Acronyms, Jargon and Buzzwords

Search Engine Optimization. The task of aligning a website with the search engine’s crawlers to ensure a higher page rank and therefore more targeted exposure.

Search Engine
Any website providing Internet search services including Google, Yahoo and Microsoft’s Bing! Search.

Crawler or Bot
The computer program run by the search engine to ‘crawl’ web pages and harvest information from them in attempt to determine their content for search results.

Search Engine Marketing. Similar to Internet Marketing but sometimes used to mean paid advertsing campaigns such as AdWords.

Google’s flagship advertising system that brings 80% of the companies revenue. In essence it is an advert that a business or individual creates which is then shown on the right side of the Google search results page. The advertiser is then charged a ‘click fee’ each time a visitor clicks on the advert and gets diverted to the advertisers website. Carefully crafted AdWord campaigns can be effective although results can be variable and need to be tracked carefully.

Search Engine Results Page. The results displayed after a user enters a search term or keyword.

Keyword or Keyphrase
The selected words that a website wishes to rank for when a user searches for these terms.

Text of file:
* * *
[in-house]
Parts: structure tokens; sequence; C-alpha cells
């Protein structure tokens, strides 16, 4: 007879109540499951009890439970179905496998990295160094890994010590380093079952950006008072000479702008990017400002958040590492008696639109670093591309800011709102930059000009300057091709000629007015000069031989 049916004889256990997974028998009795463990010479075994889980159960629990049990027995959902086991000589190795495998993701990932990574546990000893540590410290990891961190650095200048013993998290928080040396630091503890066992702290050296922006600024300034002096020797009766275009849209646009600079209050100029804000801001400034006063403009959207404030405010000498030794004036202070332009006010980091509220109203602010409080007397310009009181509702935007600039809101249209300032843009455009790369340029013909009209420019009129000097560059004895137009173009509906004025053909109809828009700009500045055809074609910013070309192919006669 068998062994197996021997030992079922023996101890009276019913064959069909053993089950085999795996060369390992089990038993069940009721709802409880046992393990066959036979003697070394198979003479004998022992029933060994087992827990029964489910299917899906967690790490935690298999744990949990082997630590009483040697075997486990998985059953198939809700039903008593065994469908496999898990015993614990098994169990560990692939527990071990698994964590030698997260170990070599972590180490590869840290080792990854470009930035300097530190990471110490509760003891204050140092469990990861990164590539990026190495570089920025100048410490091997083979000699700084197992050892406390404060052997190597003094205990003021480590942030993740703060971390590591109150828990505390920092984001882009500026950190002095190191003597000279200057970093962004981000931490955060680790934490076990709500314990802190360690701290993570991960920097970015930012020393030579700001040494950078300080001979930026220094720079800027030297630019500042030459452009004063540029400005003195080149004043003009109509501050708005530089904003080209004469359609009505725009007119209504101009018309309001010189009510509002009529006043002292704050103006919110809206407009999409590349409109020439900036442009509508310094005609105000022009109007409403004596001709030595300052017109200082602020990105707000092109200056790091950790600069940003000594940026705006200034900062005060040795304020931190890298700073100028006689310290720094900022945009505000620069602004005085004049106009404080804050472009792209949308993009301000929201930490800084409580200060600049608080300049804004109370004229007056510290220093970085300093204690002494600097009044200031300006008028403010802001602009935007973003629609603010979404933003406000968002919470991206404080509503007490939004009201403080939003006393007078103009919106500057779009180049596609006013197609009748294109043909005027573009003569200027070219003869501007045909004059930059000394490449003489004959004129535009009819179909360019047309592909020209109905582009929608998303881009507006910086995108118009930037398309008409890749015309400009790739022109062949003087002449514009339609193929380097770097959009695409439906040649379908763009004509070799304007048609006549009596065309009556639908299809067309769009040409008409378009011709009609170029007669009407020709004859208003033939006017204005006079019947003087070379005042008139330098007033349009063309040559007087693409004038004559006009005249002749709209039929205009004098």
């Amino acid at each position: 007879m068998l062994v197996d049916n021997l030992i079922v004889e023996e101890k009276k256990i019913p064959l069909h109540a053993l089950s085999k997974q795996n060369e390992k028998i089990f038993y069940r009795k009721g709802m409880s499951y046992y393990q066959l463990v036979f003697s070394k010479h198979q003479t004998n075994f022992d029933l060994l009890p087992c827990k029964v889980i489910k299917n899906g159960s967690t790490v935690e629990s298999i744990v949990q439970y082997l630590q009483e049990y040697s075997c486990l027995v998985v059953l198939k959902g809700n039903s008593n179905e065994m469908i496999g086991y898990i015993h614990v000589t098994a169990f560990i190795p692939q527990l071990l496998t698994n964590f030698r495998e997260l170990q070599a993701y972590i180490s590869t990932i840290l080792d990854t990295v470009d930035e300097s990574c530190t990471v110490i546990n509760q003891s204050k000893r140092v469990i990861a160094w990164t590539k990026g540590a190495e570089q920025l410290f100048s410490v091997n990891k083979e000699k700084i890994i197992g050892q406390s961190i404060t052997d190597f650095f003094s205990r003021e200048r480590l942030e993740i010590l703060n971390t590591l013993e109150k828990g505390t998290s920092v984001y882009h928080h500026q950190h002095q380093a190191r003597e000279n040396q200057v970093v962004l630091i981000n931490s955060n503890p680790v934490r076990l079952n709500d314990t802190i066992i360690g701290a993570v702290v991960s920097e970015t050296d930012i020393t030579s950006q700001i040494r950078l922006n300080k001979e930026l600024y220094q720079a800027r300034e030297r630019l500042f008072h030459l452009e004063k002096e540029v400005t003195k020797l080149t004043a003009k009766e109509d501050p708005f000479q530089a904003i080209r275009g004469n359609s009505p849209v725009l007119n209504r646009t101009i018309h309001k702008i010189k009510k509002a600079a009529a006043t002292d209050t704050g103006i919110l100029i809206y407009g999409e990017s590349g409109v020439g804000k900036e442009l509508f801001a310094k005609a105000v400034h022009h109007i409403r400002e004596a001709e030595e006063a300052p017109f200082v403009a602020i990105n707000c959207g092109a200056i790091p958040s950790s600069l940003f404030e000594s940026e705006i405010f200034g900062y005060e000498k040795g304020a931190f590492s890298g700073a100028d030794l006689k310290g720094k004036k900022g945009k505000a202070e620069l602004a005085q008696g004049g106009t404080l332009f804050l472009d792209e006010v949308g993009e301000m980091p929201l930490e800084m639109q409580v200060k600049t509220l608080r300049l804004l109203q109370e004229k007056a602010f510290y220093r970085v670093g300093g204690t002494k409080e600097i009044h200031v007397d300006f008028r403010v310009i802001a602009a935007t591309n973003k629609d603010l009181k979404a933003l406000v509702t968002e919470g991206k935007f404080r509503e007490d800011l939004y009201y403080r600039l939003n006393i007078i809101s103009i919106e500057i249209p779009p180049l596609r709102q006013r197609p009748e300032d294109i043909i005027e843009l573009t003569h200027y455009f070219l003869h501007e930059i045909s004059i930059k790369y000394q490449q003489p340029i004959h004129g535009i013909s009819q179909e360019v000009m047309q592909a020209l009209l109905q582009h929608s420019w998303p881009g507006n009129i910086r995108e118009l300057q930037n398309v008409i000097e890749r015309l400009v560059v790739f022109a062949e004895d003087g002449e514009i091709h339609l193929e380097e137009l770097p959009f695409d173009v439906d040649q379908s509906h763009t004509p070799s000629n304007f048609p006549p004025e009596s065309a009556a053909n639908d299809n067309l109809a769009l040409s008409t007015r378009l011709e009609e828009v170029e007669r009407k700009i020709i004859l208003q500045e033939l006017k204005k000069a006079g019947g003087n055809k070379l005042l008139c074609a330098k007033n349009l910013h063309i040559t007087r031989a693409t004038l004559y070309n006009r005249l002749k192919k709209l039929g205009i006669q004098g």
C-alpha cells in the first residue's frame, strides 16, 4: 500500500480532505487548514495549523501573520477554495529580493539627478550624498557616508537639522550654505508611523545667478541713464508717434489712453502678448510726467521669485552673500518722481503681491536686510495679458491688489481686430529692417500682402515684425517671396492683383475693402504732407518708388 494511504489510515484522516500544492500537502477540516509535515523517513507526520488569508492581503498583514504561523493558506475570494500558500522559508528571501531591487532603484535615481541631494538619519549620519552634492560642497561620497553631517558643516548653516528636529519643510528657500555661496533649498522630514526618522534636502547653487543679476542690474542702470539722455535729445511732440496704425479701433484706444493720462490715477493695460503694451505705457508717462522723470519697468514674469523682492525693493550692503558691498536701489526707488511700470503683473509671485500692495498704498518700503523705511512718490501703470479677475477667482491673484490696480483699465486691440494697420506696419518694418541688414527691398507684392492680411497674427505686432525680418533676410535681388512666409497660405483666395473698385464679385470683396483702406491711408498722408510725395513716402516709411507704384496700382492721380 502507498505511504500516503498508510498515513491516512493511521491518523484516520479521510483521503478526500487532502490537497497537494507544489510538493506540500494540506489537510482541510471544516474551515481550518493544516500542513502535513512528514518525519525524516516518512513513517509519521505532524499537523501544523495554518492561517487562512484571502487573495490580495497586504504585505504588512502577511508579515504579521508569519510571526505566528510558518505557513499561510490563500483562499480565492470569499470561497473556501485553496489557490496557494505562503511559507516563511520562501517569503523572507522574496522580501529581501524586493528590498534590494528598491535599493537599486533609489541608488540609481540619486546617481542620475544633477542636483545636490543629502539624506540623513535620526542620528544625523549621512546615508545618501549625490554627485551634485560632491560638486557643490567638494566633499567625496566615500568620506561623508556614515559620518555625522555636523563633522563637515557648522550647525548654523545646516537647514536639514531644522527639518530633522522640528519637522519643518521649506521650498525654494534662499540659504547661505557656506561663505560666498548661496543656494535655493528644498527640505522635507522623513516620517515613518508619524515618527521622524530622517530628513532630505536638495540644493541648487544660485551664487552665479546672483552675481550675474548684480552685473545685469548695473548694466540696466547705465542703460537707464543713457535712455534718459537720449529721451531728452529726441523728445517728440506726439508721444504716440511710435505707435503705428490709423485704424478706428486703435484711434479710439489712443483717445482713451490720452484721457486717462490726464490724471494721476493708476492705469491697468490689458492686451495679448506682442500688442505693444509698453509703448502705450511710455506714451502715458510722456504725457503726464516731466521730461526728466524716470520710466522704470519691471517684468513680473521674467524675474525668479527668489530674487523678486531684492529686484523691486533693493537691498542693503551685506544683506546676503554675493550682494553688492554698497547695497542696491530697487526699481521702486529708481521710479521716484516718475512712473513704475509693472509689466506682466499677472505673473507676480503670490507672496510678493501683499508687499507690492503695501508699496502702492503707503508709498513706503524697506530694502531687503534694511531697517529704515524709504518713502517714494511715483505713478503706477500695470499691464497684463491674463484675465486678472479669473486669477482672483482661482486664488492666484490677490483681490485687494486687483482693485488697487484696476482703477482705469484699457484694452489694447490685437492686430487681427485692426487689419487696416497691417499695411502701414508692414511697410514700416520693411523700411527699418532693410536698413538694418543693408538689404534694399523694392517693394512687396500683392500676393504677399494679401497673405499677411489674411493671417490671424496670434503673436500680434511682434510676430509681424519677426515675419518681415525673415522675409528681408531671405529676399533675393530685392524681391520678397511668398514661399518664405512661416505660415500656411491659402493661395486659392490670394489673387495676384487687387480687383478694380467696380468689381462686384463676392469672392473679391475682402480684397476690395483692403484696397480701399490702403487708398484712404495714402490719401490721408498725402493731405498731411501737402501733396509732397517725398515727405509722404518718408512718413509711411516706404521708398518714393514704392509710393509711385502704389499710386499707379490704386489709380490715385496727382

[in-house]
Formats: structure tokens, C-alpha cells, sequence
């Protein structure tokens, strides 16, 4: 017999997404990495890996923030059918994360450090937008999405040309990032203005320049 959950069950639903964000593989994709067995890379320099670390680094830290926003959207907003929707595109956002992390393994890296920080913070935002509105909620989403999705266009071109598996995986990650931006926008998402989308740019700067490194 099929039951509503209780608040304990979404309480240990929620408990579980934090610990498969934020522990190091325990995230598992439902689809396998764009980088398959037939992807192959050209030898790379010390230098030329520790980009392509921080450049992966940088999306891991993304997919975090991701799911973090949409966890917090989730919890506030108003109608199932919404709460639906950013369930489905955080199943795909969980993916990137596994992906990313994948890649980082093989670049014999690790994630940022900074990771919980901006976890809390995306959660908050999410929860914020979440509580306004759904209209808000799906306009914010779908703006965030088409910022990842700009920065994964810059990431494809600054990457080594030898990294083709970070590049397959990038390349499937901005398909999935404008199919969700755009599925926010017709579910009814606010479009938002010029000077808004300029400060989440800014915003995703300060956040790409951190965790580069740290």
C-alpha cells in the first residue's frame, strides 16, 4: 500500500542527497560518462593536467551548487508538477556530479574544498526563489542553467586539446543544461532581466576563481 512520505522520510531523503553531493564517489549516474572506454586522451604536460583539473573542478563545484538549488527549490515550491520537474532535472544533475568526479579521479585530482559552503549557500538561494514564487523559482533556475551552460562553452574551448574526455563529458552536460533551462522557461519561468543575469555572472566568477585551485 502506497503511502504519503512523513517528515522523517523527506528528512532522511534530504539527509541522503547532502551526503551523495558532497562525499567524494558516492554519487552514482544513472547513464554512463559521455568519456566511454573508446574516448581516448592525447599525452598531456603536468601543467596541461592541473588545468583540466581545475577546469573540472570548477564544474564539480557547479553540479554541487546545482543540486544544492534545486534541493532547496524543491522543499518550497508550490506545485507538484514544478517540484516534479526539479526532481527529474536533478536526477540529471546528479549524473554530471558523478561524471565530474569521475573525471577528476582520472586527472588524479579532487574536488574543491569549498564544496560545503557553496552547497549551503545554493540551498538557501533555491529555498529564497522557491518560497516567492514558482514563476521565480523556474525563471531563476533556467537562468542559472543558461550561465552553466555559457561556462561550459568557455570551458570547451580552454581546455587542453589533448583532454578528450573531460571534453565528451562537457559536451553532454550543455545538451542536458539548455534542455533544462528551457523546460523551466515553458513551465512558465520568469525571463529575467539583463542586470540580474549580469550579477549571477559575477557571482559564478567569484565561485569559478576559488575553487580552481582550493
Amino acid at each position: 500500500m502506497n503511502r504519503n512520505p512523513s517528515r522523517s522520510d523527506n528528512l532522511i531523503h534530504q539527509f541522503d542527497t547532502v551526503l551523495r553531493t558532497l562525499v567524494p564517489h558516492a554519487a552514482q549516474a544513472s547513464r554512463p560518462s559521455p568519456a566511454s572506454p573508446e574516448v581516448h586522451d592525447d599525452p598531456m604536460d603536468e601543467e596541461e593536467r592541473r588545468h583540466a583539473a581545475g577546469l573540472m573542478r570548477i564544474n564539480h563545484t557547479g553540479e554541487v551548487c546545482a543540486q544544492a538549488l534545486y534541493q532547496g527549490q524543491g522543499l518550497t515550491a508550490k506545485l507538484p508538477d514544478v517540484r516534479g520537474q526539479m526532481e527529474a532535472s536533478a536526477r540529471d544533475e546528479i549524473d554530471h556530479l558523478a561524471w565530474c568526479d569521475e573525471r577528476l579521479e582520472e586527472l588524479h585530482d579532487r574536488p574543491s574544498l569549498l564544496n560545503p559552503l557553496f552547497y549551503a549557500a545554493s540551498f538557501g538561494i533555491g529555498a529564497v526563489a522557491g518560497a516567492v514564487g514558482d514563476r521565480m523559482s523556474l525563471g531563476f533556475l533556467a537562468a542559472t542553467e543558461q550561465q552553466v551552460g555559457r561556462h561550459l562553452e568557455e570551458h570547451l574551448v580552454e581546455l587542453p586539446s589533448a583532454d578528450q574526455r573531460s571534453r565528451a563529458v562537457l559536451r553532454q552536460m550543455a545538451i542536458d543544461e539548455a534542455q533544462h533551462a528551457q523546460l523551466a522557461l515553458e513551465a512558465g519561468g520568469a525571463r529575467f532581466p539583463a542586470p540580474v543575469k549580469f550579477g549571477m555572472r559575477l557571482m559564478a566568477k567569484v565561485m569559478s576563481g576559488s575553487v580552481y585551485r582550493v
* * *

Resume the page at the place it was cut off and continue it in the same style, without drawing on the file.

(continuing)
Affiliate Marketing
A marketing program in which an advertiser pays an affiliate for driving event-driven traffic to their site. An event is primarily completing an order on the advertisers site but could simply be some sort of lead generation. Affiliate gets paid a commission based on order or lead.

Black or Grey Hat
The use of unaccepted or frowned upon SEO practices in order to get higher rankings and more traffic. Used at the risk of being banned from search engines or at least being removed from high rankings.

Google Slap
The resultant removal from Google search engine for using the practices described above.

The goal outcome of a website when a visitor takes a certain action. For example if a visitor may ‘convert’ to a purchaser after visiting the site.

Cost Per Click. The typical measure of the cost for driving 1 visitor to the website.

Click Through Rate. Standard method of measuring the success of an online advertising campaign. Calculated by dividing the number of users who clicked on an advert or page link by the number of times the ad or page link was shown.

Google PR or PageRank
A number between 1 and 10 assigned by Google to define the importance of a page. This is often overused as a measure of success as Google updates this information less and less frequently. Currently 4 times a year with recent rumors suggesting that it will be scrapped altogether.

Organic search results
Search results in a search engine that are not paid advertisements. The results that come up naturally based on their indexing within a search engine.

Pay Per Click
A paid advertising scheme where the advertiser pays someone showing the advert each time a visitor clicks on the advert.

Reciprocal Link
Where one site links to another site in return for a link back to the originator.

A link placed on a page that points back to the site an advertiser is trying to promote.

Sausage Link
A tasty snack.